For quantitative image analysis, μPET images were reconstructed using a two-dimensional ordered subset expectation maximization (2D-OSEM) with four iterations and 16 subsets after Fourier rebinning. The images were reconstructed on a 128 × 128 × 159 grid with a voxel size of 0.776 × 0.776 × 0.796 mm. Normalization, dead time correction, random subtraction, CT-based attenuation correction, single-scatter simulation scatter corrections, and parallax corrections through detector response modelling were applied. Reconstructed images were processed in PMOD v3.6 (PMOD Technologies, Switzerland). A static image corresponding to the time-averaged frames of each dynamic acquisition was spatially transformed to a mouse brain [11C]UCB-J PET template (in house). This PET template already corresponded to a standardized MR template space (Waxholm MR)  with the corresponding volume of interest (VOI) definitions. The obtained matrix from the aforementioned brain normalization step was applied to transform all dynamic scans to the [11C]UCB-J template space. The regional time–activity curves were extracted from the resulting raw nonsmoothed images via the superimposition of the VOI template. The image-derived input function (IDIF) was obtained from the dynamic PET image via the extraction of the whole blood activity in the left ventricle of the heart using the CT image, as described previously . The time-activity curves and the IDIF served as input for the Logan plot , resulting in the volume of distribution (VT(IDIF)), for [11C]UCB-J for the different brain regions of interest. The VT(IDIF) consists of the specific (VS) and nondisplaceable (VND) volume of distribution. This kinetic modelling method was recently shown to be suitable for reliable [11C]UCB-J VT(IDIF) estimations in mice . Additional pixelwise kinetic modelling was performed to generate parametric VT(IDIF) images for each animal, again using the Logan plot. Subsequently averaged VT(IDIF) images were generated for both groups at both timepoints. These images were smoothed using an isotropic Gaussian filter (FWHM = 0.5 mm), for visualization purposes.
Ex vivo autoradiography
The gold standard to cross-validate [11C]UCB-J µPET measurements is [11C]UCB-J ex vivo autoradiography. A live animal is injected with the tracer prior to the sacrifice for tissue collection, in contrast to in vitro autoradiography (cfr. section "In vitro autoradiography") where the brain slides are incubated with the tracer. However, ex vivo autoradiography is hampered by the fast decay of 11C and by a relatively low injected dose in association with the imposed tracer dose conditions to mimic the µPET protocol. Here, we succeeded in injecting six animals with [11C]UCB-J and process their brain tissue simultaneously (n = 3/genotype) to enable the simultaneous exposure of the brain sections of all six animals to a single imaging plate for robustness.
A group of six anesthetized mice (n = 3/genotype; age 3 mo) received an iv bolus of [11C]UCB-J via the tail vein within a time frame of six minutes (injected dose wt: 3.29 ± 0.09, ko: 3.00 ± 0.09 MBq; cold mass wt: 4.57 ± 0.20, ko: 4.81 ± 0.11 nmol/kg). After an uptake period of 15 min, animals were killed, and brains were rapidly removed and snap frozen in 2-methylbutane (− 35 °C, 2 min). For each animal, nine serial sagittal brain sections (40 µm) were collected on Superfrost Plus slides (Thermo Fischer Scientific, USA) using a cryostat (Leica, Germany) with Paxinos and Watson coordinates (4th edition, 2013) as a reference (1.56 mm lateral). Based on the injected dose and an estimation of the percentage of tracer that reaches the brain from the µPET image, a range of tracer dilutions was prepared to obtain a standard curve (kBq per µL of reference solution, kBq/µL) representative for the amount of tracer present in the brain tissue. Forty-five minutes after the sacrifice, a phosphor imaging plate (BAS-IP MS2040 E, Fujifilm, Japan) was placed on the air-dried slides together with a range of standard dilutions (2 µL drops on Benchkote) in a light-impermeable cassette (Hypercassette, Amersham Biosciences, UK) for a total exposure of 90 min. Afterwards, the plate was scanned with a plate reader (Typhoon FLA7000, pixel size 25 µm, GE Healthcare, USA). The protocol was repeated for six 9-mo old animals (n = 3/genotype; injected dose wt: 4.59 ± 0.87, ko: 4.00 ± 0.10 MBq; cold mass wt: 4.49 ± 0.39, ko: 4.75 ± 0.07 nmol/kg).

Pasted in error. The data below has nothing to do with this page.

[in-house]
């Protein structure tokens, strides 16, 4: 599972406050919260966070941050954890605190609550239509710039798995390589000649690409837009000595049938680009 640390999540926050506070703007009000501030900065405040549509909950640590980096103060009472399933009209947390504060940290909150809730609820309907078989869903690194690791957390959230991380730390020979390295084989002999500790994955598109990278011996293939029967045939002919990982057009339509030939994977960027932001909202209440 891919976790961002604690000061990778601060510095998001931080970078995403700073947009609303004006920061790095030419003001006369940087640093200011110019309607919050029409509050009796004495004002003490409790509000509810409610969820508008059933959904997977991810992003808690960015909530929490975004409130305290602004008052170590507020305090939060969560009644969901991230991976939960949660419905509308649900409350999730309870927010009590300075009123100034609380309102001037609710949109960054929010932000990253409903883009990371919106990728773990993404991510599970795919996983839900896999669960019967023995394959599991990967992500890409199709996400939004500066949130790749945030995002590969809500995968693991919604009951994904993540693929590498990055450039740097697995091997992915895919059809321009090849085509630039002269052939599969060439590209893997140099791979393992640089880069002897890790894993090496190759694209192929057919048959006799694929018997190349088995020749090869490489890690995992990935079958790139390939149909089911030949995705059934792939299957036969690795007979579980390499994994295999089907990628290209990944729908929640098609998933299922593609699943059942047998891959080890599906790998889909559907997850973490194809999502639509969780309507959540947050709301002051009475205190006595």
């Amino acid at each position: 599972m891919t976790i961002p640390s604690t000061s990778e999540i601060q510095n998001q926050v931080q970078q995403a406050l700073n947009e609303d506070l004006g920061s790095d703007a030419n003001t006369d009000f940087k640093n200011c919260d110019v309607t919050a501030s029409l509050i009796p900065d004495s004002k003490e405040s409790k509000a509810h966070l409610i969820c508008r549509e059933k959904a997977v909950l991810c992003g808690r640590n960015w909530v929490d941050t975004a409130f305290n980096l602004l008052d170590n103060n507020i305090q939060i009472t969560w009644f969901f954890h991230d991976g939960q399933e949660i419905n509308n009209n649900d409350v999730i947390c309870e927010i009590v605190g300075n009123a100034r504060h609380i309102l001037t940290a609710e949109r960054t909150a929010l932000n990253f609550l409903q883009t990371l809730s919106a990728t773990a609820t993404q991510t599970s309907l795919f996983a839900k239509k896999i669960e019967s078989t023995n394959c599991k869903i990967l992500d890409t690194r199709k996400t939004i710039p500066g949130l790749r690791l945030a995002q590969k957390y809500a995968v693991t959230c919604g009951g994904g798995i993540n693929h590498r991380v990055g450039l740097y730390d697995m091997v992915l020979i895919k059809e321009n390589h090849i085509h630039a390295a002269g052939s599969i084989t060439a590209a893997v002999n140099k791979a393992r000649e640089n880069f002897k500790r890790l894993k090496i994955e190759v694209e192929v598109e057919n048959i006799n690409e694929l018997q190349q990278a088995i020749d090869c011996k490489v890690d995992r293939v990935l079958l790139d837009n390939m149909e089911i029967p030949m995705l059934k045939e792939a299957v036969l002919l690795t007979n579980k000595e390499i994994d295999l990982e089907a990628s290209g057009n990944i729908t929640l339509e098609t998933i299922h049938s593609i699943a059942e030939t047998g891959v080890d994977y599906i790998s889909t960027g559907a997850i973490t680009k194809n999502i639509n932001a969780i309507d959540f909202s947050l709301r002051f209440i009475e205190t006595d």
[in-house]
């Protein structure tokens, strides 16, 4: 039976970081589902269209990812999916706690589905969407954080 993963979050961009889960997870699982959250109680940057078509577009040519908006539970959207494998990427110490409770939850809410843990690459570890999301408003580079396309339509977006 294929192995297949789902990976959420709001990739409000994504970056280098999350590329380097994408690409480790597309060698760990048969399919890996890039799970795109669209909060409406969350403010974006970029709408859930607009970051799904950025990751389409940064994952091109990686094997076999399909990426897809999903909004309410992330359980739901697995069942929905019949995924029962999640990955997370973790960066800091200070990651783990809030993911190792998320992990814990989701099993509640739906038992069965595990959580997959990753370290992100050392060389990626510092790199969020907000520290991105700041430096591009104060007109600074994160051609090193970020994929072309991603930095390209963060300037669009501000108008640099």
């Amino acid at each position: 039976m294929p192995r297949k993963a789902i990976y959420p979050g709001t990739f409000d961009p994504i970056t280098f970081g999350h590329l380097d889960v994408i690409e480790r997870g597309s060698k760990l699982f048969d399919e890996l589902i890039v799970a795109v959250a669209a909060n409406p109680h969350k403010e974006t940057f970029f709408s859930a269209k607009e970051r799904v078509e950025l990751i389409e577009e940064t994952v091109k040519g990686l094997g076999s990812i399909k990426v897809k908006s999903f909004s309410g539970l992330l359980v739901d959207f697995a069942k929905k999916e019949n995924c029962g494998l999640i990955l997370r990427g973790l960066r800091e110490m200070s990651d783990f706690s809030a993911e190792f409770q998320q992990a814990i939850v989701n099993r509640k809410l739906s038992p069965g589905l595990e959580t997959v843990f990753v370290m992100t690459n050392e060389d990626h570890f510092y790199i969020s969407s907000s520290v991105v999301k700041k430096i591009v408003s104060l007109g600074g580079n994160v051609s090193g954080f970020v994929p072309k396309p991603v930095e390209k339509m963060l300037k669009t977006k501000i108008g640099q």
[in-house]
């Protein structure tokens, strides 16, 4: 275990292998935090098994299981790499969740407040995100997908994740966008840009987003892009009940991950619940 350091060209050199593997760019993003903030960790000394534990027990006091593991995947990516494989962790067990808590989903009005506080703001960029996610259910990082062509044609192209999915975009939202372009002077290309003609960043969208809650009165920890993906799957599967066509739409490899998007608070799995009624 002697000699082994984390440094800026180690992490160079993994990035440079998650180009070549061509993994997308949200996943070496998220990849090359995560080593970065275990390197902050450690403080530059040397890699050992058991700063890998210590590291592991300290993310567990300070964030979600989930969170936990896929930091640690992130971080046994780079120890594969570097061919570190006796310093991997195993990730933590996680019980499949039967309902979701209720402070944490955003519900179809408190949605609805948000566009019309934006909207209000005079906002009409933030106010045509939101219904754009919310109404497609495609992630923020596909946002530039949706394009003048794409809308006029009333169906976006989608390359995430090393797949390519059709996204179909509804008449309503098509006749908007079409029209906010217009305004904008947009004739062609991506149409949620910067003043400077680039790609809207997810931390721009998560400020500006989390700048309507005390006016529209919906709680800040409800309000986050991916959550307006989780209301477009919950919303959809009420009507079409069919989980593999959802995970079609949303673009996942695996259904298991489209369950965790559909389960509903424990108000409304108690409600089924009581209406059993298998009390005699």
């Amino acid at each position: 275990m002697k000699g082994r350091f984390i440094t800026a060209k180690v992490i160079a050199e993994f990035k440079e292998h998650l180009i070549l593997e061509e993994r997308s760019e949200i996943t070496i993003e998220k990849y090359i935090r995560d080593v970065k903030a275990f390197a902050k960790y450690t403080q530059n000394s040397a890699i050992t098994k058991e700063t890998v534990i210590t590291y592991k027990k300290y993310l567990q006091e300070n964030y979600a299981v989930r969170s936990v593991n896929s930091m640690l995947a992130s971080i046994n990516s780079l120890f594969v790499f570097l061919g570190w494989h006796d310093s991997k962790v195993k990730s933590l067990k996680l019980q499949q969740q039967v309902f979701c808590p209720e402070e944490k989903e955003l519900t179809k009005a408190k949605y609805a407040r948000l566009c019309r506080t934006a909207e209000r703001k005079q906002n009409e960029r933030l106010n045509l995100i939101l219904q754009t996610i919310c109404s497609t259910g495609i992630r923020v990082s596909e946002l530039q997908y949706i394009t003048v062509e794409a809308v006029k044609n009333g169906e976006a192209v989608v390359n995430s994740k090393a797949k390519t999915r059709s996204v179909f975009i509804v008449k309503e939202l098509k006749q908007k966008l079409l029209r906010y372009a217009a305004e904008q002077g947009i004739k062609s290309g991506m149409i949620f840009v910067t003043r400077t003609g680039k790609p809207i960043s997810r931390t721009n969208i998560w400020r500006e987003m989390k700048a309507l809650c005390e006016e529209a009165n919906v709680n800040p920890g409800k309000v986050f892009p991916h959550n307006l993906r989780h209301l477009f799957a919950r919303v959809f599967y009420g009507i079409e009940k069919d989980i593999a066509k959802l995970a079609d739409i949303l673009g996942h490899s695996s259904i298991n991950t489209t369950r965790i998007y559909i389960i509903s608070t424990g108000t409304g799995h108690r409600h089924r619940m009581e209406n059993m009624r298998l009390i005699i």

In vitro autoradiography
A second method to cross-validate the obtained [11C]UCB-J µPET results is [3H]UCB-J in vitro autoradiography. [3H]UCB-J (Novandi Chemistry AB, Sweden) was synthesized from tritium gas and purified via HPLC. The molar radioactivity of [3H]UCB-J was 81 Ci/mmol, and the radiochemical purity was > 99%. The tissue collection was identical as for in vivo autoradiography with a tissue thickness of 20 µm and additional storage at − 80 °C. The sections were thawed at room temperature, pre-incubated for 20 min with binding buffer (50 mM Tris–HCl buffer, pH 7.4), and dried using an airflow. Per animal (n = 5/genotype; 3-mo satellite animals and 9-mo animals randomly selected from the µPET cohorts), three sections were incubated with total binding (TB) solution (1 nM of [3H]UCB-J in binding buffer) and three sections with nonspecific binding (NB) solution (1 nM of [3H]UCB-J + 10 μM of cold UCB-J in binding buffer) for 60 min at room temperature. On ice, all sections were washed twice in 50 mM Tris–HCl buffer, followed by 5 dips in aq. The sections were air-dried at room temperature for 2 h to prepare for exposure on an imaging plate (BAS-IP TR2040 E, Fujifilm, Japan). All sections were exposed for a total duration of 72 h, together with a tritium standard for later quantification (American Radiolabeled Chemicals Inc., USA). Again, the plate reading was carried out using the Typhoon FLA7000 (GE Healthcare, USA) with a pixel size of 25 µm.